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Unlikely Style Icon: Michael Fish

Unlikely Style Icon: Michael Fish


08.09.14  /  Words: Daniel Sandison  /  Images: Jamie Mattocks

Michael Fish got it all wrong when he failed to predict The Great Storm of 1987. In sartorial matters however, he has almost always been right on the money.

Like a young, bespectacled Ron Burgundy, Fish broke into British living rooms in the early 1970s, swathed in suede, buckles and an array of garish, Technicolour shirts that would make The Grateful Dead blush with anxiety. His early forays into what can only be described as ‘batshit colour-matching’ were hampered by the reluctance of Britons to trade in their black and white televisions. By the end of the decade however, most had relinquished and Fishy was free to sting the cataracts of Grandmas from Aberdeen to Henley-on-Thames.

Like some sort of Met Office Tony Montana, the Eastbourne meteorologist brought a joie de vivre to what was often a dull outlook in 1970s and ‘80s Britain. After the news had announced that your Dad’s pit was closing and policemen were intent on bouncing his head off every stair in the local constabulary, you could relax and stare, bewildered at a man with a receding hairline and a lime green kipper tie, telling you that it was going to rain for a fortnight. Small mercies maybe, but you’ve got to remember this was before people had the Internet.

As times moved on and styles transformed, they dragged Michael Fish, kicking and screaming, along with them. Before weatherman of dubious repute Fred Talbot donned a mulitcolour sweater - featuring an embroidered forecast - Fishy had been there and done it. If, like us, you consider style to be about being there first, then you can consider Michael Fish the earliest of early adopters… when it comes to multicolour, embroidered weather forecast jumpers, at least.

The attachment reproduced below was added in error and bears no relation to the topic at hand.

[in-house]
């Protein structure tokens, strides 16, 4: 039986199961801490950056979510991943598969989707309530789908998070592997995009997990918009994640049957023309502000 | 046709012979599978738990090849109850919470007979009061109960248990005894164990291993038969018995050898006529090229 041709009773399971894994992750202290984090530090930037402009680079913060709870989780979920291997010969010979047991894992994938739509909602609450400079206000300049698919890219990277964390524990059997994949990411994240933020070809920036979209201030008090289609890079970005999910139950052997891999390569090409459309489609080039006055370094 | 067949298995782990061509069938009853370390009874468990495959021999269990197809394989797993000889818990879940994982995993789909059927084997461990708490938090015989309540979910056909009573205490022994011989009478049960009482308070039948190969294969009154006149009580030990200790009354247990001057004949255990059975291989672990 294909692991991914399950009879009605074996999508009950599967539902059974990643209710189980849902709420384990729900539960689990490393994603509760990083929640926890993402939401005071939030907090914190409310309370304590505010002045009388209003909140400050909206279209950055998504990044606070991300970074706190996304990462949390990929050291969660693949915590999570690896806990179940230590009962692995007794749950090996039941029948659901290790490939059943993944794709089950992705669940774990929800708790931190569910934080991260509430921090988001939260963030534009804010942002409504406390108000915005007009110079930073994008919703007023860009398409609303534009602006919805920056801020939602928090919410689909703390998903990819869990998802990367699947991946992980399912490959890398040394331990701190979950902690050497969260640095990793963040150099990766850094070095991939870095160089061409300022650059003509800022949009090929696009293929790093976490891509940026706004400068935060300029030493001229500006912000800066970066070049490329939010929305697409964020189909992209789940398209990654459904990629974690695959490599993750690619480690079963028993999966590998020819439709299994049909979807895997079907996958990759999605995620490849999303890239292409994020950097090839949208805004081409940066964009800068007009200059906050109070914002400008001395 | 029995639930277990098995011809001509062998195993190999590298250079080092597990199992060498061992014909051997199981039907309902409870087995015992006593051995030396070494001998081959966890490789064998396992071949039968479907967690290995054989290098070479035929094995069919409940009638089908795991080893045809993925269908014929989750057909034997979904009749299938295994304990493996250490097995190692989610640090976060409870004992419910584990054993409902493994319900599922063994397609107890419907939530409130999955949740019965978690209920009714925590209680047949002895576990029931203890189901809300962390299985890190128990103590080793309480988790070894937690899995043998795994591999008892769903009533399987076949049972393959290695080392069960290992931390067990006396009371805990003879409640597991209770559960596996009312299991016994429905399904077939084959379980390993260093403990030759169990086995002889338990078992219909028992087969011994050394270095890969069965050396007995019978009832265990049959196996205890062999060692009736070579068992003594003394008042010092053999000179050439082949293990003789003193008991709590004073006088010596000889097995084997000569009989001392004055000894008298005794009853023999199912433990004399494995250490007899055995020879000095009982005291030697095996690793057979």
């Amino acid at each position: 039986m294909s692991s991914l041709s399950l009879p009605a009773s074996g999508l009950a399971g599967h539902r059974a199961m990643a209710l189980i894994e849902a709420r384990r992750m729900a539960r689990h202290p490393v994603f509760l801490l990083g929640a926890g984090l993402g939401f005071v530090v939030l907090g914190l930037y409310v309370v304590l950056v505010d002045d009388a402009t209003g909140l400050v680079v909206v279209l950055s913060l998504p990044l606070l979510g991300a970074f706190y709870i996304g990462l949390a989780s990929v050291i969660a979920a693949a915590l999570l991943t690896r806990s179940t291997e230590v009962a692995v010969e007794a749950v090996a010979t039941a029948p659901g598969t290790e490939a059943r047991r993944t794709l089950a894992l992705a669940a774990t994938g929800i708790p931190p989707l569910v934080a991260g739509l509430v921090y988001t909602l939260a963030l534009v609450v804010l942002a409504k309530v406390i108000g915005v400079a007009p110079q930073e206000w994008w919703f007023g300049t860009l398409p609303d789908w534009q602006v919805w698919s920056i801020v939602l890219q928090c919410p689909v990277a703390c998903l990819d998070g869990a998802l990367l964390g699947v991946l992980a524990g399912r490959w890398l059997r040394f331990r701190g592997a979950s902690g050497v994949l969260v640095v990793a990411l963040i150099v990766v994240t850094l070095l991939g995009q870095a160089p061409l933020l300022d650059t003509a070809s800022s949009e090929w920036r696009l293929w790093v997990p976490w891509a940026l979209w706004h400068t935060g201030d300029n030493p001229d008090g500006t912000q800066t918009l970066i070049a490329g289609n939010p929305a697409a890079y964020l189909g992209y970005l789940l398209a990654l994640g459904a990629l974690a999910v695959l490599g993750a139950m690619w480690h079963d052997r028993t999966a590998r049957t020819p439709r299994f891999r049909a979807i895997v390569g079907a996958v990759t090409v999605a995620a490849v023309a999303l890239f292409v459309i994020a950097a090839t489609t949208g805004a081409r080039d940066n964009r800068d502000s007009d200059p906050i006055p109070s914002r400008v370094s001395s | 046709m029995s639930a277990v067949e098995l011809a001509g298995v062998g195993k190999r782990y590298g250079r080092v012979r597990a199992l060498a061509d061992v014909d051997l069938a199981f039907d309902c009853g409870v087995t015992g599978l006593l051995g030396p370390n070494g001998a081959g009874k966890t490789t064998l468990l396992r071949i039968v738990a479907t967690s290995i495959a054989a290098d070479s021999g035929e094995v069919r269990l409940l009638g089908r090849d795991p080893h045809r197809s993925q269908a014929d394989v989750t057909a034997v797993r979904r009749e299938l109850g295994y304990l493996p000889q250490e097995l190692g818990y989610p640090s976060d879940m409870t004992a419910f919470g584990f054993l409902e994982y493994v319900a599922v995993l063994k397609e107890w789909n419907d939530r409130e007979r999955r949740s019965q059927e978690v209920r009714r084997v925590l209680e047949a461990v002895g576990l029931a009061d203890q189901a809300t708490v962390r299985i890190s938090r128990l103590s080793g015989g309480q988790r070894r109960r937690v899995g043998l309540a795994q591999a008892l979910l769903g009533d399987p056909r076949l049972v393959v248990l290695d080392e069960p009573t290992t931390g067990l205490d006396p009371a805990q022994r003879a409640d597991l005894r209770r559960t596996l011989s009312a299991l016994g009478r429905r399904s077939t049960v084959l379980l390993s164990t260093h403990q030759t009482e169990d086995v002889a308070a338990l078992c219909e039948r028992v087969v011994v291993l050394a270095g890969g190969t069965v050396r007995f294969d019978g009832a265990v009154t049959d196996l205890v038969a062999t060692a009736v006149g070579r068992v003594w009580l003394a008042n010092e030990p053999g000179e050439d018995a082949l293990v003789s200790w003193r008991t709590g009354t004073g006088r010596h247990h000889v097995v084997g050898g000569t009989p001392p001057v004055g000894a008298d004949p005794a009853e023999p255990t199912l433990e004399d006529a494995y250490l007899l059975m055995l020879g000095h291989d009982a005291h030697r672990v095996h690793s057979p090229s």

Michael aged. His long luxurious locks, that had once occupied exclusively the rear section of his head, were replaced by a neat trimmed look, yet the panache remained. Throughout the 1980s Fish led the charge with a stiff upper lip and a wardrobe so full of autumnal tones, it would force the cast of a Wes Anderson film to glow green with envy.

Fish’s roll-necks and array of fine plaid blazers suggested that he may have once been destined for more glamorous surrounds, and one could easily imagine Michael playing the double bass for Scott Walker or driving a getaway car for Jean-Paul Belmondo. Instead though, he dedicated his life to the clear, concise reportage of precipitation, and for that we salute him.

He made mistakes did Michael Fish, but you’d never have caught him underdressed.

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